By BRENT STUBBS
Senior Sports Reporter
COACH Terrance ‘Red Eye’ McSweeney, committed to ensuring the improvement of our young basketball players, will be taking advantage of the Easter break by providing a free mini-basketball camp for girls only next week at the Tom ‘The Bird’ Grant Community Centre, next to the AF Adderley Junior High School in Yellow Elder.
The camp, under the theme “Developing Your Hidden Talent for the Future,” is scheduled to be held 9am to 1pm Tuesday to Friday (April 7-10).
“The Diamond Basketball Development Programme is something that I started for young girls between the ages of 10 through 16 years old, interested in learning the game of basketball or want to during the offseason to continue working on their game,” said McSweeney of the genesis in 1996 when he was working with Temple Christian Academy.
“I saw the need in 1998 right in BAISS (Bahamas Association of Independent Secondary Schools) that there was a need because a lot of the schools didn’t have the help, which was also a problem in the public schools with one physical eduction teacher coaching a number of disciplines. I think it was very difficult for them, in BAISS in particular, when they started off with softball in September and it ran into basketball when they were trying to have practice during the season.”
Having established the programme, McSweeney said he was fortunate to have had the opportunity to take his service to a number of schools, including the Jordan Prince Williams, where he is currently working with their girls’ basketball programme, guiding the senior girls to runners-up to the St Augustine’s College Big Red Machine during the BAISS championships.
“After I started the programme for Temple Christian on Saturdays, I realised that I needed more time to work with them, so we went into Sundays,” McSweeney said. “Since 1998, I have been doing the Diamond Basketball Development Programme for free on Saturdays and Sundays.
“Saturdays are a more intense format where they have to be more repetitious,” McSweeney said. “What you would have said last week or the week before, you have to say it again and you have to find a way to break it down because the players today come with a different mindset, especially if they come from a different school environment. They like to use those two big words in the dictionary, ‘I can,’ so you have to break it down for them.”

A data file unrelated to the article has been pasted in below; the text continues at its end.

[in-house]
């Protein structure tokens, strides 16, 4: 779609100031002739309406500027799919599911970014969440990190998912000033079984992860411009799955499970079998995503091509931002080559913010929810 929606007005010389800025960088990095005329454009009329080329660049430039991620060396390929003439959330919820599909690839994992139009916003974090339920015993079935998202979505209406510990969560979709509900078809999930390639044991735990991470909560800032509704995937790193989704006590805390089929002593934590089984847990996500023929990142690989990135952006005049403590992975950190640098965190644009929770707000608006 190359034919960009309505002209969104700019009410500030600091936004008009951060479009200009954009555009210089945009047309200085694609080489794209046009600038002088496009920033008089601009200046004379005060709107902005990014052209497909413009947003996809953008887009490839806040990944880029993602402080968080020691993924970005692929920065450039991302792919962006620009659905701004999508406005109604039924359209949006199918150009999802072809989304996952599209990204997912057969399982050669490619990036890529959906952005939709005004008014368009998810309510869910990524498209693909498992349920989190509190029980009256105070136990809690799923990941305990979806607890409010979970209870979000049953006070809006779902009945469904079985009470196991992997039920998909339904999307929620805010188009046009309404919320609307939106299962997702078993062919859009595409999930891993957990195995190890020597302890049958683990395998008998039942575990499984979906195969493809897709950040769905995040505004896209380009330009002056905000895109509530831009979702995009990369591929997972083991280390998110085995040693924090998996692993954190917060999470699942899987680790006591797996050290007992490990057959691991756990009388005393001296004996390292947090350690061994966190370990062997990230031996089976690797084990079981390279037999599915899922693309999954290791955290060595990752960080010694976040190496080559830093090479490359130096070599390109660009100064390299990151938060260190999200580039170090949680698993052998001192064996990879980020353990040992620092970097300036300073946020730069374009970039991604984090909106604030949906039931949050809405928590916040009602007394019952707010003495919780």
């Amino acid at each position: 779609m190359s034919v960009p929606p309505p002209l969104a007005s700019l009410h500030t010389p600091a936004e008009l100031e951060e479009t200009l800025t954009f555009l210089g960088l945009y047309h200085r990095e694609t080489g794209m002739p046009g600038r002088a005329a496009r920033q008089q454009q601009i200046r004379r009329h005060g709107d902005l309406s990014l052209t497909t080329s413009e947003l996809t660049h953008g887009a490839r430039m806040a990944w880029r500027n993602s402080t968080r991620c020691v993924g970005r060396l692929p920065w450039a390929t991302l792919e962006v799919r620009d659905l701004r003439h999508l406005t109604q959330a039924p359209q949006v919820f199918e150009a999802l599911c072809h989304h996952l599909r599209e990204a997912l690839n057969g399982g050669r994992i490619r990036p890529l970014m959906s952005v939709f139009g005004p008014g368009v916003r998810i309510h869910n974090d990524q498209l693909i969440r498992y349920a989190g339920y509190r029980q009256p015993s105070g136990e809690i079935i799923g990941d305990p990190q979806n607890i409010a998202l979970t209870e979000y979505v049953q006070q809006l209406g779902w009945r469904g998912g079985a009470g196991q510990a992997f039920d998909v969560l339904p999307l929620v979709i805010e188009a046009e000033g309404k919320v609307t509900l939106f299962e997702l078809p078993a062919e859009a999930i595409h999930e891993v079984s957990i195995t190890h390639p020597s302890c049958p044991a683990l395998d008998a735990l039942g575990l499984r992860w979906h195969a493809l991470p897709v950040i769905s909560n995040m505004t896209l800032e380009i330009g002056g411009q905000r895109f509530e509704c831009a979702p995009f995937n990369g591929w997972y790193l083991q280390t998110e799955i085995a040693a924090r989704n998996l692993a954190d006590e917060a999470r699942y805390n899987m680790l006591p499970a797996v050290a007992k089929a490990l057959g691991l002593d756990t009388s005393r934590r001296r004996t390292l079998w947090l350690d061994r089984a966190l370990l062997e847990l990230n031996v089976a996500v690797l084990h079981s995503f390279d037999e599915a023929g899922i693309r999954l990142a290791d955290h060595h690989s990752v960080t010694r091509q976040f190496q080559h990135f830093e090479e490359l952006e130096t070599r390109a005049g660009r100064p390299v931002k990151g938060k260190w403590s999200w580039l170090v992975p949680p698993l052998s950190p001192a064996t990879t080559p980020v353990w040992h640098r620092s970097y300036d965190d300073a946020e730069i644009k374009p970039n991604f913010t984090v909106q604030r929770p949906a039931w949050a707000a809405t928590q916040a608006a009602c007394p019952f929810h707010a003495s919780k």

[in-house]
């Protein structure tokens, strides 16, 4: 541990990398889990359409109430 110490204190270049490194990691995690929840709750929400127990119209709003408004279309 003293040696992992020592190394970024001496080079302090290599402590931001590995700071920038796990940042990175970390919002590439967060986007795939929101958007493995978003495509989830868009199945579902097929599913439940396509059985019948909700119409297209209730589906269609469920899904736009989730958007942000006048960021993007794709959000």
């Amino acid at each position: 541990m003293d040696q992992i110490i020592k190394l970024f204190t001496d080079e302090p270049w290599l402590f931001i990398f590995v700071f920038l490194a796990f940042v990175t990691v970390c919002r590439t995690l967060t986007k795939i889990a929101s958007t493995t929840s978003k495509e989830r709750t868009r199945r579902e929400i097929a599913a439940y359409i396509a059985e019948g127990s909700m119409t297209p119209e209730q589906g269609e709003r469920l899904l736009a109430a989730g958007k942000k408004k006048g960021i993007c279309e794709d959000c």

Since returning home from Bethune Cookman in 1984, McSweeney said he was given the opportunity to coach a men’s team in the New Providence Basketball Association by the late coach Randolph Swaby, but from 1991, he said he saw that the female players needed more help so he switched his attention and direction to them.
The former coach of the women’s national basketball team from 1996-2000, McSweeney said by introducing his programme, he was able to help bridge the gap that existed without a vibrant mini-basketball programme.
“You would hope that they could learn something in the PE classes, but with one teacher teaching so many kids, it’s so difficult for them to learn anything,” he said. “But the programme has given me a chance to push them further than they have been pushed before so that they can get more interested in the game.”
During the sessions next week, McSweeney said each day they will begin with an opening ceremony as they get started promptly at 9am. That will be followed by a 15-20 minutes exercise session. For another 10 minutes, they will go through a classroom session where they are given an indication of what the calls and signals are that the referees use during games.
There will be a 45-minute ball handling skills as the players learn to use their right and left hands separately. Another 45-minute session will be geared to displaying to the campers the proper way to develop their shooting forms and techniques. For another 25 minutes, they will then go into a passing drill and take another 35 minutes for their defensive drills.
Before the day is done, McSweeney said the campers will engage in a 45-minute intensive team drills competition where the players get a chance to display their skills and interact a little more with each other as they build a bond that he hopes will be strengthened over the duration of the camp.
“I’m hoping, not just for numbers, but for those parents who want their kids to be a safe environment where they will get a chance to improve their skills,” he said.
“The parents are also welcomed to come out and watch their children work on their hidden talents.”
The camp is opened to all girls between the ages of 10 and 16 years. Interested persons can contact McSweeney at email@example.com or calling 456-1477 for further information.